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This introduced biennial plant is 2-5' tall and little branched, except occasionally near the base during the second year. During the first year, this plant consists of a low-growing rosette of basal leaves up to 1' across. These basal leaves are narrowly ovate or oblanceolate and dark green. Their margins are smooth and vertically undulate, sometimes even crinkly-edged, while their upper surface is hairless and shiny. The hairless round stems of plants during the second year have fine longitudinal veins that are dark green. The alternate leaves are up to 5" long and ¾" across, becoming smaller as they ascend the stems. They are narrowly ovate or oblong-linear in shape and more or less sessile against the stems, otherwise their appearance is similar to the basal leaves. The stems terminate in spike-like racemes of yellowish green flowers about ½–2' long. The flowers are densely distributed in all directions along the length of the racemes.  Each flower is ¼" or less across, consisting of 4 white petals (usually), 3-4 green sepals, 12-25 stamens with large yellow anthers, and a green capsule in the middle with 3-4 divided valves. The upper petal is larger than the lower petals (when they are present) and it has 3-6 slender lobes, while the lower petals have 3 slender lobes. These lobes provide the petals with a frilly appearance. There is some variability in the structure of the flowers, even on the same plant. The blooming period occurs from late spring to early summer and lasts about 1-2 months. The 3 or 4 valves of the ripened seed capsule become pointed at the top and split apart, releasing small flattened seeds that are reddish brown and orbicular-reniform (kidney-shaped, but nearly round). The root system consists of a stout taproot. This plant spreads by reseeding itself. Sometimes it forms colonies.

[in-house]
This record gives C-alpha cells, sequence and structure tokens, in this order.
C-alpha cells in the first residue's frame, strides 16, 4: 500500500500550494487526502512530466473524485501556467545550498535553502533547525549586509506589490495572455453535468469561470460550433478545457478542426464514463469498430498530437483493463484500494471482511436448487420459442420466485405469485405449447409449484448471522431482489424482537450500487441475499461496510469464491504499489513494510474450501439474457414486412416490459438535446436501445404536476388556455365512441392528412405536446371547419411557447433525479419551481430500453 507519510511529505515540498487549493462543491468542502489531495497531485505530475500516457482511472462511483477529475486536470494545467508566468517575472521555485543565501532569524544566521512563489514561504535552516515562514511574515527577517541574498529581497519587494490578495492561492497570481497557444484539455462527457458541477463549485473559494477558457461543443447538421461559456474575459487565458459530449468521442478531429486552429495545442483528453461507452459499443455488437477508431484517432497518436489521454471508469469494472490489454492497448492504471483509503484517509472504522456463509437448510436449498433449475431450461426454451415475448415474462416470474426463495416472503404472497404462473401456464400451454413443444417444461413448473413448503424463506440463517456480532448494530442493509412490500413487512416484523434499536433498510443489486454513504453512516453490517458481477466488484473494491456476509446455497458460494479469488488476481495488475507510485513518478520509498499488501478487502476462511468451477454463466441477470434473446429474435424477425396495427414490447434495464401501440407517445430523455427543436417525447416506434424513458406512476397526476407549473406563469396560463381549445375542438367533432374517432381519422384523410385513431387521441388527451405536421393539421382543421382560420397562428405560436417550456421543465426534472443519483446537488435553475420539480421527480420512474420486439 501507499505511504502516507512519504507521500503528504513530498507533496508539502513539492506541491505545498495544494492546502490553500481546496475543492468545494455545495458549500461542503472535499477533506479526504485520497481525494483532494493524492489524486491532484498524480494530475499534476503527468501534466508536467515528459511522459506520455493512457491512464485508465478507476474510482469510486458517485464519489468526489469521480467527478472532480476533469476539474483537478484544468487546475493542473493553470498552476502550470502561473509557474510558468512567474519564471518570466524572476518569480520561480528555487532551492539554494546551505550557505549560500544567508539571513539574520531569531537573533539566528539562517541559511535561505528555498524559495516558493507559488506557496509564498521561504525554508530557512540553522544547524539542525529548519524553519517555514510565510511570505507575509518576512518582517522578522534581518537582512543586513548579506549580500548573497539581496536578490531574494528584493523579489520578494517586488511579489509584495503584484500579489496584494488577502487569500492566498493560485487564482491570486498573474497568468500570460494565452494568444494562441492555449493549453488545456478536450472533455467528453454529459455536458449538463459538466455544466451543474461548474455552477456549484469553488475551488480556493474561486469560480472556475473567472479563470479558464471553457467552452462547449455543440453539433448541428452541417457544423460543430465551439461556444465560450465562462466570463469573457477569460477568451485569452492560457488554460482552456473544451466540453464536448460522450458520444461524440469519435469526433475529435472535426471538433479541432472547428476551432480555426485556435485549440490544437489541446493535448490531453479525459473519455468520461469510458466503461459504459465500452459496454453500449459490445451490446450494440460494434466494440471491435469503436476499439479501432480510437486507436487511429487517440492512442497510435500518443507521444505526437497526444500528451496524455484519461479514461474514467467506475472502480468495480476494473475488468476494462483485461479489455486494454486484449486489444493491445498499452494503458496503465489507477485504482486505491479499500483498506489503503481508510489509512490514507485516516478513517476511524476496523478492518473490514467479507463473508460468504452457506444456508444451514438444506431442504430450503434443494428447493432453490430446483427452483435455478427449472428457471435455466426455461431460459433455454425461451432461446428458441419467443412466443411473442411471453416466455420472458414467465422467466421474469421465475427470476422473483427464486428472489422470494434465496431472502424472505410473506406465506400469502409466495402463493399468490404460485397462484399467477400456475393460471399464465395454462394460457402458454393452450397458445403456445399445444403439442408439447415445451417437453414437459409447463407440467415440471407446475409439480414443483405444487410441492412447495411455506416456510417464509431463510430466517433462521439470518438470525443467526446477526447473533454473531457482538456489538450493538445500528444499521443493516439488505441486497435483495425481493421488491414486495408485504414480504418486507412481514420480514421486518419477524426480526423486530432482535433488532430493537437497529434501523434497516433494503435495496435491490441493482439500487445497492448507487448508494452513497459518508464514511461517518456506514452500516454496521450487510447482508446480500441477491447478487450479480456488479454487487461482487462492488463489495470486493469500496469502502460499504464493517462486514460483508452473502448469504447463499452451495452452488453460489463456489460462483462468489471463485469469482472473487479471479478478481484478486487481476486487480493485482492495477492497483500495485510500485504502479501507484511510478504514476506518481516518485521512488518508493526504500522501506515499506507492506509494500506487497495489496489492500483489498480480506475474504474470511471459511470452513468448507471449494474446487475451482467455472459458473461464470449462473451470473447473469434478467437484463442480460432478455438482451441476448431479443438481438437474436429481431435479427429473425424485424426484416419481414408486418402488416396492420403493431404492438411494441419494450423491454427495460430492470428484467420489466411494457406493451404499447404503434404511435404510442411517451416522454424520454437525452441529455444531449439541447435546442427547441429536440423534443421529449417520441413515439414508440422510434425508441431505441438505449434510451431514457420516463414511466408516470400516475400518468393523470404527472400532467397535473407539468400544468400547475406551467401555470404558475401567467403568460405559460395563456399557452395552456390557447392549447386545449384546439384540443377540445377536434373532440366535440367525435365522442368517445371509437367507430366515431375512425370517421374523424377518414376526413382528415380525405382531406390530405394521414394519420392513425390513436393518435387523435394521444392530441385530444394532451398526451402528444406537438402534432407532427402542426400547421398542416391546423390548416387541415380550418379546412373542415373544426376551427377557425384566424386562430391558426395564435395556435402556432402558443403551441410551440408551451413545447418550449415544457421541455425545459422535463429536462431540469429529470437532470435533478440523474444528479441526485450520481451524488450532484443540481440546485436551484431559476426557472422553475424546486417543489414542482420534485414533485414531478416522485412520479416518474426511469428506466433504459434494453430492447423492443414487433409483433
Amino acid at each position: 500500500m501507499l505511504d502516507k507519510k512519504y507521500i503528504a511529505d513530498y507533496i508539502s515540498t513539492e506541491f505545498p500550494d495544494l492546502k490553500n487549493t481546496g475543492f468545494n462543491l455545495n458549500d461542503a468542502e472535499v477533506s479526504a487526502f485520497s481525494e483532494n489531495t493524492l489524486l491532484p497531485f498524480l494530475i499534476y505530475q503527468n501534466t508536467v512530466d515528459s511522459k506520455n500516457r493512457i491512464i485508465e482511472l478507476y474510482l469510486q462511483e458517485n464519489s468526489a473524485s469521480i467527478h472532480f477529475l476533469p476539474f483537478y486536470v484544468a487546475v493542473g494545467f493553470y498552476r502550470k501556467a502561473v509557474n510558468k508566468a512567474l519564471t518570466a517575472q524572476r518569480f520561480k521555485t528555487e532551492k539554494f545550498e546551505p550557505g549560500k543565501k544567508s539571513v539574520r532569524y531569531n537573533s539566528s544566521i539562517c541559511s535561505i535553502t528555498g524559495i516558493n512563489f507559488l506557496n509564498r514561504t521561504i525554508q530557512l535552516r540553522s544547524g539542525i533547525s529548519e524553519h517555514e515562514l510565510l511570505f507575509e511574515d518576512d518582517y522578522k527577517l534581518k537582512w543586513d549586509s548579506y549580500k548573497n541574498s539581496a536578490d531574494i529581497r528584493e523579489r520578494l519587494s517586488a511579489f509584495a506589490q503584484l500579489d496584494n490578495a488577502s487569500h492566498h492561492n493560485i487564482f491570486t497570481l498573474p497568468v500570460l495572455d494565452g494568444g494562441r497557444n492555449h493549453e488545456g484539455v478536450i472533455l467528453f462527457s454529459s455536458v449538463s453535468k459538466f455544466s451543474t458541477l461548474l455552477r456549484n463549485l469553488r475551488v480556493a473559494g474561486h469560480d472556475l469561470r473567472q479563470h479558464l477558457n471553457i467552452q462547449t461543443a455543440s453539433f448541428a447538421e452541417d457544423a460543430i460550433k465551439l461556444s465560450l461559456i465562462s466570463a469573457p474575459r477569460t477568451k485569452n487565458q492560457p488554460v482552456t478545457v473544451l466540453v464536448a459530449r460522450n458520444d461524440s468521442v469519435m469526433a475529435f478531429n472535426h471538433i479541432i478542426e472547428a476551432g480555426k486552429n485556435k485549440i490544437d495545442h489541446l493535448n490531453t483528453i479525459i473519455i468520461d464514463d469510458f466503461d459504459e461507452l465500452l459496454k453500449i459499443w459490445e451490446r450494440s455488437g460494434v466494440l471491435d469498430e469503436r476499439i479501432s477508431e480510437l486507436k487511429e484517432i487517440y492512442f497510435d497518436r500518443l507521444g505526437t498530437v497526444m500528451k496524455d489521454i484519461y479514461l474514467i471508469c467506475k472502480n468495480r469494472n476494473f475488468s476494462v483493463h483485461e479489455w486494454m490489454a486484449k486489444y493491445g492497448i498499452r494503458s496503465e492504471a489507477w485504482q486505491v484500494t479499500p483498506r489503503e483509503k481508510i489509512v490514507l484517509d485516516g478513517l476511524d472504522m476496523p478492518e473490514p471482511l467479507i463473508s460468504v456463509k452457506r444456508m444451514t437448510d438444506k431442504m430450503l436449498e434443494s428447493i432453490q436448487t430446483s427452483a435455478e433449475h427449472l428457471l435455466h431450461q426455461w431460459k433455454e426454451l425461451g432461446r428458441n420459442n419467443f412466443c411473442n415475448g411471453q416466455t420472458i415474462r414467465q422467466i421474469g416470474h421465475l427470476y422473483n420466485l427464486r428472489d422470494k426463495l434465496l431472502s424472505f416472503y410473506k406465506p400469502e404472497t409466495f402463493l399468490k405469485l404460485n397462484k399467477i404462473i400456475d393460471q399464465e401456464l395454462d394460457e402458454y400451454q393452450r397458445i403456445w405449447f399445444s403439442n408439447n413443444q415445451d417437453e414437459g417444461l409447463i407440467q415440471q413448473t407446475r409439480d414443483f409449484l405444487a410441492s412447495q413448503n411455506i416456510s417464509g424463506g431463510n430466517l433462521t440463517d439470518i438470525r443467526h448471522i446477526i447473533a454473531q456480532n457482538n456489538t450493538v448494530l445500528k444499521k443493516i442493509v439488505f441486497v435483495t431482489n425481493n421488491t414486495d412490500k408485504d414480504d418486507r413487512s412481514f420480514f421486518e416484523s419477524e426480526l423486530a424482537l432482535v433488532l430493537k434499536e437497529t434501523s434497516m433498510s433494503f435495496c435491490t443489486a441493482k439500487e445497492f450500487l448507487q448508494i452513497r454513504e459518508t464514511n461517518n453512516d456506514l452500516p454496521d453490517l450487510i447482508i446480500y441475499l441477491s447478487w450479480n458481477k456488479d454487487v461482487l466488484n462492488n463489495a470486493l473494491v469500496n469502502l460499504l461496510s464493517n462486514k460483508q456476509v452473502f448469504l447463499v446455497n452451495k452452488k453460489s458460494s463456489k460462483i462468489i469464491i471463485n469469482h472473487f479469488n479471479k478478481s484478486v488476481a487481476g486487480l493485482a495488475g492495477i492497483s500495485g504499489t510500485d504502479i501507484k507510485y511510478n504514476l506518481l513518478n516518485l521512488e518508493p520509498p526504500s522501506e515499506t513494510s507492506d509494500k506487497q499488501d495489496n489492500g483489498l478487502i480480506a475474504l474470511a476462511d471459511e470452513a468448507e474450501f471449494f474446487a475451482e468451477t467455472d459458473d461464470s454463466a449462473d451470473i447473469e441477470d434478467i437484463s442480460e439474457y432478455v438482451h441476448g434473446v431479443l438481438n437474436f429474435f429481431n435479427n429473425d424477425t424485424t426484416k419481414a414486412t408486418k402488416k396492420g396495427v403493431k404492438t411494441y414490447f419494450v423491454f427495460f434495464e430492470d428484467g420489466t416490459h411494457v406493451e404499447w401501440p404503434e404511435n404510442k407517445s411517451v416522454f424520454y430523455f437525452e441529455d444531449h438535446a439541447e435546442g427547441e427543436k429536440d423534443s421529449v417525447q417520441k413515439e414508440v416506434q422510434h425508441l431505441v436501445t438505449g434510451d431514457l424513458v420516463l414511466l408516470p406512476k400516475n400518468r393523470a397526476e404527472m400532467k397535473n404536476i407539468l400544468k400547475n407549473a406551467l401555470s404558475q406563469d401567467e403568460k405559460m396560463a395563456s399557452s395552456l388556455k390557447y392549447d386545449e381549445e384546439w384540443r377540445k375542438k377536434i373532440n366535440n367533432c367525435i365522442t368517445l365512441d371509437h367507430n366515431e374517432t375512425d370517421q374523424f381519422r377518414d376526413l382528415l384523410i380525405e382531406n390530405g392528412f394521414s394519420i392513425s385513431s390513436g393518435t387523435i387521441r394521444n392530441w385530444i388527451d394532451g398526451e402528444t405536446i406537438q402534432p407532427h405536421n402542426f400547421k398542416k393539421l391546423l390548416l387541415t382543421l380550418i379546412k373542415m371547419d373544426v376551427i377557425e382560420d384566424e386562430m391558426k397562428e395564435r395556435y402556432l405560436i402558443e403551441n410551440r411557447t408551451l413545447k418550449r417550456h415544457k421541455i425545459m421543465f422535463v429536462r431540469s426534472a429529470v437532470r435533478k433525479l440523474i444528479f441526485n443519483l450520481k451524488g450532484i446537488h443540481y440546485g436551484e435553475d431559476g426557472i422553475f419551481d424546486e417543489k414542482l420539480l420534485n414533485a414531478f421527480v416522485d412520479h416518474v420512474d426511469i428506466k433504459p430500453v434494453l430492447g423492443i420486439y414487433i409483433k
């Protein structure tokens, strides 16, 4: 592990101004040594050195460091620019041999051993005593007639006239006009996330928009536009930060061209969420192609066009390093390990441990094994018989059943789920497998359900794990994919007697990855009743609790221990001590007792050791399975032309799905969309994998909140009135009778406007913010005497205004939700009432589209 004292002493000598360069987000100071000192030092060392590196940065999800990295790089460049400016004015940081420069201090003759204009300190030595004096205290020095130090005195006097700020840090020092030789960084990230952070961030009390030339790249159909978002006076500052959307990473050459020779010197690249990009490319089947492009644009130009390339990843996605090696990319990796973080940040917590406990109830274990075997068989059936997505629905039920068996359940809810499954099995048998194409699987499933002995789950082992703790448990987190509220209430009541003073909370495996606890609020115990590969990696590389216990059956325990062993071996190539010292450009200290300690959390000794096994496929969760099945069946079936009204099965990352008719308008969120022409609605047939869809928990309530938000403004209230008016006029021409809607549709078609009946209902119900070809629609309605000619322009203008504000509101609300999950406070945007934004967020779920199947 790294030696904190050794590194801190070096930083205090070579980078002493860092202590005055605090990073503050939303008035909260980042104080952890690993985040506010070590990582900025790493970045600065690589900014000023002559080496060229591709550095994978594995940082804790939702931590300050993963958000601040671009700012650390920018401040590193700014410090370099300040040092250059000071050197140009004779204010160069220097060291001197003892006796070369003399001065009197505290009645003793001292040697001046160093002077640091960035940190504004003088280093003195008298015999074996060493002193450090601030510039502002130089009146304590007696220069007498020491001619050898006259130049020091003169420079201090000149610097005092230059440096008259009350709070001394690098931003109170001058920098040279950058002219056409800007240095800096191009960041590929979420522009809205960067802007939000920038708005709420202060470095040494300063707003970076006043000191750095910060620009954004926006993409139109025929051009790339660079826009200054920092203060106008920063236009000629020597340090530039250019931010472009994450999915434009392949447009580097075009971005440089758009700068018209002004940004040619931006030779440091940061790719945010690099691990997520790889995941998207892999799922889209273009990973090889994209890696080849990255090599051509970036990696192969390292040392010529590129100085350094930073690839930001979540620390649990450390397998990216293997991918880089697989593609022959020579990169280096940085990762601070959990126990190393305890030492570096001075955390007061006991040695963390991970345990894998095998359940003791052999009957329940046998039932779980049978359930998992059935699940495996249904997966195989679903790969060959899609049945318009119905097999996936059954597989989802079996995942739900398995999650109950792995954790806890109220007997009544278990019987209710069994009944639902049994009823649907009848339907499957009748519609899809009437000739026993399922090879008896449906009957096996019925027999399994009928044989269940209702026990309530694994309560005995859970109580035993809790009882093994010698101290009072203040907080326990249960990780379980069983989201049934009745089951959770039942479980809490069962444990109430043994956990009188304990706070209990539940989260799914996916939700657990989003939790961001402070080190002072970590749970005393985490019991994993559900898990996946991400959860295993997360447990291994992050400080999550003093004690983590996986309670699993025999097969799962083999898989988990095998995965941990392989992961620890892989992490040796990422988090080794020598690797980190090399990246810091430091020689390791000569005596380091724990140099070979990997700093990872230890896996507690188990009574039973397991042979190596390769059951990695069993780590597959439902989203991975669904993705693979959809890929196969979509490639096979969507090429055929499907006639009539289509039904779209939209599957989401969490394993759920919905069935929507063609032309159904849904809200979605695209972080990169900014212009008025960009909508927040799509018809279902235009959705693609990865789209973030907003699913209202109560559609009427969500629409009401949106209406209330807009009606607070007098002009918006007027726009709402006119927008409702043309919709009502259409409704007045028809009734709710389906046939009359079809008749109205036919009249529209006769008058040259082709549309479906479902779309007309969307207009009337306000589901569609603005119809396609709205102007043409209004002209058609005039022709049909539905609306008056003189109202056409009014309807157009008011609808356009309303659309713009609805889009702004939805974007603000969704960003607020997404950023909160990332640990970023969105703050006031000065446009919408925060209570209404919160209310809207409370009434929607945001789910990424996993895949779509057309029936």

Creative Commons Attribution Non Commercial 3.0 (CC BY-NC 3.0)

© John Hilty

Source: Illinois Wildflowers

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